Five Ways to Support Women in the Workplace After a Pandemic Setback
This byline was originally published on Forbes.com.
Like so many women in the workplace, I’ve had that uncomfortable conversation about competing priorities at work and at home.
I have two teenage daughters whose mental health and well-being suffered through pandemic-related isolation. Over the years I’ve been their close confidant and problem solver, and they needed even more of that support during the past 18 months. It’s been hard to give them what they need while staying on top of my own well-being — not to mention keeping up with the demands of work in an extraordinary year for the insurance industry.
But my daughters needed me, so I went to my leader and asked for flexibility. It was a credit to him that he made me feel nothing but assured in extending the latitude I needed. But I realize that many business cultures encourage us to take everything in stride and keep our personal challenges to ourselves.
Asking for support at work shouldn’t be taboo. But I know firsthand those dreaded conversations can stir feelings of shame, embarrassment or anxiety about career consequences. If this pandemic has taught us anything, it’s that we can’t build a stronger, more stable and more inclusive economy without honest conversations about the support we need to bring our full and authentic selves to work.
This is particularly important for women, according to recent data. Last year was a serious setback for women in the workplace. According to the International Labour Organization, women lost 5% of their jobs worldwide in 2020, compared to men who lost only 3.9%.
What a stall for meaningful progress. Although women remain underrepresented across corporate America, one McKinsey study reported that pre-pandemic, more women had been reaching senior vice president and C-suite roles like mine.
But then last year’s challenges led one-fourth of us to consider leaving our jobs, compared to one-fifth of men. The same McKinsey study shows the starkest disparity for working parents of children under 10. Women in this group were 10 percentage points more likely to consider quitting to rebalance their lives.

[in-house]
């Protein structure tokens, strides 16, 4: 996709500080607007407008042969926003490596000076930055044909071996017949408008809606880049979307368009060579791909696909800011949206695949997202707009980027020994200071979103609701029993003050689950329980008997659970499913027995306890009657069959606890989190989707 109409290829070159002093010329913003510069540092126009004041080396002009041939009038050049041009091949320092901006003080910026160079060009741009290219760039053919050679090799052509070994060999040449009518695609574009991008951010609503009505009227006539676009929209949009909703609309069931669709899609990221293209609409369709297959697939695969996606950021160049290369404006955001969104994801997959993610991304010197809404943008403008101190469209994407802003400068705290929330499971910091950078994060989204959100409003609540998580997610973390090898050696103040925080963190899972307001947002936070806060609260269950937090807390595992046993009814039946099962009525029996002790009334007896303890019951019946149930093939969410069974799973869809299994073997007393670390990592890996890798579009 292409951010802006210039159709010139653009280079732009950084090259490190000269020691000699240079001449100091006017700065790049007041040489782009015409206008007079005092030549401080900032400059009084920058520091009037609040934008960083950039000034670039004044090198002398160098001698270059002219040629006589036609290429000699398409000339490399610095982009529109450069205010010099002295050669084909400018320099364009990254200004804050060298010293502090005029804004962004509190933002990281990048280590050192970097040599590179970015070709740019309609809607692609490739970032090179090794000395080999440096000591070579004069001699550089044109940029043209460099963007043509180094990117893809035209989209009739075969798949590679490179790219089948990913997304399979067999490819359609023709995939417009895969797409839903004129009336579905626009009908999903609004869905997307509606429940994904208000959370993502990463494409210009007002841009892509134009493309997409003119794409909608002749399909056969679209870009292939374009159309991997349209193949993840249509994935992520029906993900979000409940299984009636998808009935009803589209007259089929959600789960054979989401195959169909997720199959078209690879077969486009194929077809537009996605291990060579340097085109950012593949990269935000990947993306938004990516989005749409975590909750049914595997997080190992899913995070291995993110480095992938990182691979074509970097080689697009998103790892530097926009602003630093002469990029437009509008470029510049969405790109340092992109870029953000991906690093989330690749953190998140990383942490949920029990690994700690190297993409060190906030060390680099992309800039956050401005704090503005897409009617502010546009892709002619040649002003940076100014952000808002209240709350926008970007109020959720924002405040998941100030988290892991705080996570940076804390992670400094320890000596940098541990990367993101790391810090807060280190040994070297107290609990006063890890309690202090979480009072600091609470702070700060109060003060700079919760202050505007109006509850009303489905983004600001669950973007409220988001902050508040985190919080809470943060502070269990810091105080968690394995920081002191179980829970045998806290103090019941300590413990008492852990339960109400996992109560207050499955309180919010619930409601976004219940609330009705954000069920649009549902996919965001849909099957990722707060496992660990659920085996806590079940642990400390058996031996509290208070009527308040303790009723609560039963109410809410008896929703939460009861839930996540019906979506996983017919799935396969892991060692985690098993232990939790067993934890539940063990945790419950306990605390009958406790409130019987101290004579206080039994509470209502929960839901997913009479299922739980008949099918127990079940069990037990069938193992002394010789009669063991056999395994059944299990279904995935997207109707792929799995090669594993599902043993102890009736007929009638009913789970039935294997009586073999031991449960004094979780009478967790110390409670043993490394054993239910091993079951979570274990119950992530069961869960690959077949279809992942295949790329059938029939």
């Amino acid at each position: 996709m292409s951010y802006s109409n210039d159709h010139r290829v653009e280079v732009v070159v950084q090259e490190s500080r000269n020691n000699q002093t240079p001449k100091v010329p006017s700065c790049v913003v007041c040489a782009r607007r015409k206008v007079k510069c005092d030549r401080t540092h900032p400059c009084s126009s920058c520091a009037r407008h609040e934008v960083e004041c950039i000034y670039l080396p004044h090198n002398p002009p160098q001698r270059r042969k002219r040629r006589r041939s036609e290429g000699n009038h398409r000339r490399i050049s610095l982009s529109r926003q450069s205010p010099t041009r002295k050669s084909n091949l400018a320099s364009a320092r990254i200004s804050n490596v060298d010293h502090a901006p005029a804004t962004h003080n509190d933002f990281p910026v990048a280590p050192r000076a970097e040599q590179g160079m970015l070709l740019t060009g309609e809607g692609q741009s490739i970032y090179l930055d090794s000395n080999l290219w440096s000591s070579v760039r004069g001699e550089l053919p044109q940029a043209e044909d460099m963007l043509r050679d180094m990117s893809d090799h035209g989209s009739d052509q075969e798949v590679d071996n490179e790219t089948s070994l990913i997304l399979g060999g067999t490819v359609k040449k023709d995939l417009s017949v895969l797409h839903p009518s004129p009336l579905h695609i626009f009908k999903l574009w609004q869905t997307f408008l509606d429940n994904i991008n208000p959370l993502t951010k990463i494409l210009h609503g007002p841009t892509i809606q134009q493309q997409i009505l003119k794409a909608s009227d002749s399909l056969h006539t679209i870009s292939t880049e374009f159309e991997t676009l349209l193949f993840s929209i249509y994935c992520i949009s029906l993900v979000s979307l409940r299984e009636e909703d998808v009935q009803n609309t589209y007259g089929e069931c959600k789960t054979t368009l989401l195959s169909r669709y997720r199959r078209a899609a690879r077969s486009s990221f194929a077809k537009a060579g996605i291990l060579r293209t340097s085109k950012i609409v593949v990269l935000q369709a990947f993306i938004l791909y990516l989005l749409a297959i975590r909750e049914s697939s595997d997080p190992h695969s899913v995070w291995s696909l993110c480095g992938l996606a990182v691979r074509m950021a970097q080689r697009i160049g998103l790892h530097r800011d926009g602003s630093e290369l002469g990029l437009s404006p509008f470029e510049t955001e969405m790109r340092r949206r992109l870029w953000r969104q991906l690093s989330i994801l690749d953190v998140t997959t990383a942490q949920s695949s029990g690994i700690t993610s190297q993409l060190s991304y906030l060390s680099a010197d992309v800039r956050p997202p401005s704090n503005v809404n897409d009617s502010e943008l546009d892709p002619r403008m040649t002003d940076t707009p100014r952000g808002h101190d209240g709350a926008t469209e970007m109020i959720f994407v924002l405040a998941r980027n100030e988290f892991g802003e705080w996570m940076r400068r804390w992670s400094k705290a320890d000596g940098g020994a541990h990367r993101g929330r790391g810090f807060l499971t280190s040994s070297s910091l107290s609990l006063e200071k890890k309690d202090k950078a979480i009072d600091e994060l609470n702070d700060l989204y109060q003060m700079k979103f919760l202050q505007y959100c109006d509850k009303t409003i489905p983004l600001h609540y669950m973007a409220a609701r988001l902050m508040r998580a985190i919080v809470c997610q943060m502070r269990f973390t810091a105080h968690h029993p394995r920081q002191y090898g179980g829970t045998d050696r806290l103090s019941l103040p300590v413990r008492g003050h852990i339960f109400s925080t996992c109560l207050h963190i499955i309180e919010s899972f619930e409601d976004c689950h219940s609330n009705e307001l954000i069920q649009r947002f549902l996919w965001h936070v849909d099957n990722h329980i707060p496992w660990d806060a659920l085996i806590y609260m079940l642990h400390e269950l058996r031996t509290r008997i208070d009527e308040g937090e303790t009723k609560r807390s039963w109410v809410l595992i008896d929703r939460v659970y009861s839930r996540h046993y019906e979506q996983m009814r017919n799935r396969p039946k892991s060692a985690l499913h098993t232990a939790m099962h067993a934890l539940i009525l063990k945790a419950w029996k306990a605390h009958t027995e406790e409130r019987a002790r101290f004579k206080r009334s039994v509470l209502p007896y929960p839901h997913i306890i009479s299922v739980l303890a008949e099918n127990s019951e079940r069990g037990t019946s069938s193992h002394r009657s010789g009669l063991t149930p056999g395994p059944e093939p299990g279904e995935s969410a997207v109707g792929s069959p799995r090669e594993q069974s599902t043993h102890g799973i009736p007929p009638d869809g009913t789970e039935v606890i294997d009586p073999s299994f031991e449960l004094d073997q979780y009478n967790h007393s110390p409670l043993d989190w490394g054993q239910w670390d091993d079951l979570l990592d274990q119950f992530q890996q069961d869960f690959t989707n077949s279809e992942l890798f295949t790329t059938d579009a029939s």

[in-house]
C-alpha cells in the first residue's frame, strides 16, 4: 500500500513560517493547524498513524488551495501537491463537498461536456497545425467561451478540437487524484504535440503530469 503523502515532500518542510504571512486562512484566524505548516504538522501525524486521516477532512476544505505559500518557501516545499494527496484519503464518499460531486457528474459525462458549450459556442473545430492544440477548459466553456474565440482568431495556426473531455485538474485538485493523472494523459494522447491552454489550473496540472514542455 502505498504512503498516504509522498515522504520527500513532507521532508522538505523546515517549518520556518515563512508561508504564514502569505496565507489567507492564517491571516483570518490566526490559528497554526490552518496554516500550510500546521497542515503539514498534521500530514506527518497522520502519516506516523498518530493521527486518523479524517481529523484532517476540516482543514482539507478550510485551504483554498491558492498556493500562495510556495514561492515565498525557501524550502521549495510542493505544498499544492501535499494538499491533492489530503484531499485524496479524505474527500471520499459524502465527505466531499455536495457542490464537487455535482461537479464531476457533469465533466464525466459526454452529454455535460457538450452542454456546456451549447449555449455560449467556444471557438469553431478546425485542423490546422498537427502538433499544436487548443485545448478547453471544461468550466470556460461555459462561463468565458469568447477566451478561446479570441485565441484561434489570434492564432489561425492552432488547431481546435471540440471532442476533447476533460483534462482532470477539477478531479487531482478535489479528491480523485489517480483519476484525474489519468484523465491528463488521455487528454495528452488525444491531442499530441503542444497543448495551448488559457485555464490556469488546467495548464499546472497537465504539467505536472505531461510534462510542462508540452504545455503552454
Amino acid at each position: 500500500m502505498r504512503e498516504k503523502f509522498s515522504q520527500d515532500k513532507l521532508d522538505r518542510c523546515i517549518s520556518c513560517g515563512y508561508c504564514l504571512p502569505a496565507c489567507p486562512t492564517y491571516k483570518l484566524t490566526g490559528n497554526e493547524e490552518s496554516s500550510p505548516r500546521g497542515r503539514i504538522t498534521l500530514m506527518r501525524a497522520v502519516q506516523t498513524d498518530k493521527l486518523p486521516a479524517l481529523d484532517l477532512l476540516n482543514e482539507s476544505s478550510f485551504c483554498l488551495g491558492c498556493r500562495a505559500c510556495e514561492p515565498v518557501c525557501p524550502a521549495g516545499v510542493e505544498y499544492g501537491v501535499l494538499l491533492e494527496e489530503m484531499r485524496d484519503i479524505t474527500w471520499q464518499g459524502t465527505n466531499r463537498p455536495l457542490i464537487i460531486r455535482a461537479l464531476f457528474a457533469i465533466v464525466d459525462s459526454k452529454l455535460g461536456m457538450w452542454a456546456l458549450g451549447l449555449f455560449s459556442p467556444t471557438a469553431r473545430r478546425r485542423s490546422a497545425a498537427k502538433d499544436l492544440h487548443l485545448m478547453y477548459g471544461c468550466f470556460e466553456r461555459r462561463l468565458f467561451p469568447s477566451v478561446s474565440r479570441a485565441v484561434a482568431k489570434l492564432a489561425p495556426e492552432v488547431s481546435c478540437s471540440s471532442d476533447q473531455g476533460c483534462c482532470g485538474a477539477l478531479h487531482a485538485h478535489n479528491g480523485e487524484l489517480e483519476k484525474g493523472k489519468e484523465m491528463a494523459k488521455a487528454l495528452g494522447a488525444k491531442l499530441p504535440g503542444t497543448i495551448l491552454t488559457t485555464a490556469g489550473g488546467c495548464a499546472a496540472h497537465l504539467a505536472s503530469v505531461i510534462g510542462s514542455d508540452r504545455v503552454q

It’s no wonder. Adequate childcare is still a big issue and largely a woman’s burden. More than double the number of women in the United States missed work last year due to childcare issues. They represented 84% of all employees in 2020 who missed work in the average month to care for kids.
Fortunately, employers are recognizing this urgent need and rising to the challenge. The Principal Financial Well-Being Index, my company's ongoing survey of business leaders, showed about one-fifth of businesses increasing both childcare support and caregiving benefits earlier this year. And these businesses see childcare support as a crucial tactic to help retain employees.
We must build on this momentum. It’s just good economics on top of good citizenship. Business owners can see that supporting women in this way benefits both the balance sheet and society at large. An eight-year study by Morgan Stanley Research found that companies with more gender diversity generally enjoyed a greater return on equity with lower volatility.
Here are five ideas for every business to support women at work — starting now:
- Support parents and caregivers through policies that promote flexibility. Help them excel at their jobs while they also handle their personal lives. Pandemic disruption taught us to innovate on how we collaborate and structure team schedules. When some hear “policy,” they may picture a human resources handbook, but I picture a compassionate conversation in which employees feel your emotional investment in them as people.
- Use employee benefits as essential tools to do the right thing for your people as well as your business. Benefits such as group disability insurance or an employee assistance program (EAP) can offer crucial help at the most stressful times.
- Be vocal and transparent about how your business promotes a flexible and supportive workplace. In today’s hyper-branded and connected market, the greater risk to your business is to sit on the sidelines, unchanged by last year’s events. Employees want to work for a company that broadly reflects their values and is unafraid to share them publicly.
- Offer mentor and peer support. You don’t need a large staff with committees. Smaller businesses can connect employees with role models in the community willing to spend time on career mentoring. Build your local community of small business leaders — including women of diverse backgrounds. It’s worth the effort.
- Practice corporate and community philanthropy. Explore channels outside your core business that still fit your scope and budget. For instance, my company partnered with the nonprofit microlender, Kiva, to support 3,356 women small business owners across 19 countries in 2020.
Women as much as men deserve to become business professionals with fulfilling careers. We knew this long before the pandemic, and we can’t let a setback become a crisis. Your own business may depend on it — not to mention our economy.
Amy Friedrich is President of US Insurance Solutions at Principal Financial Group and a loyal advocate for the SMB community.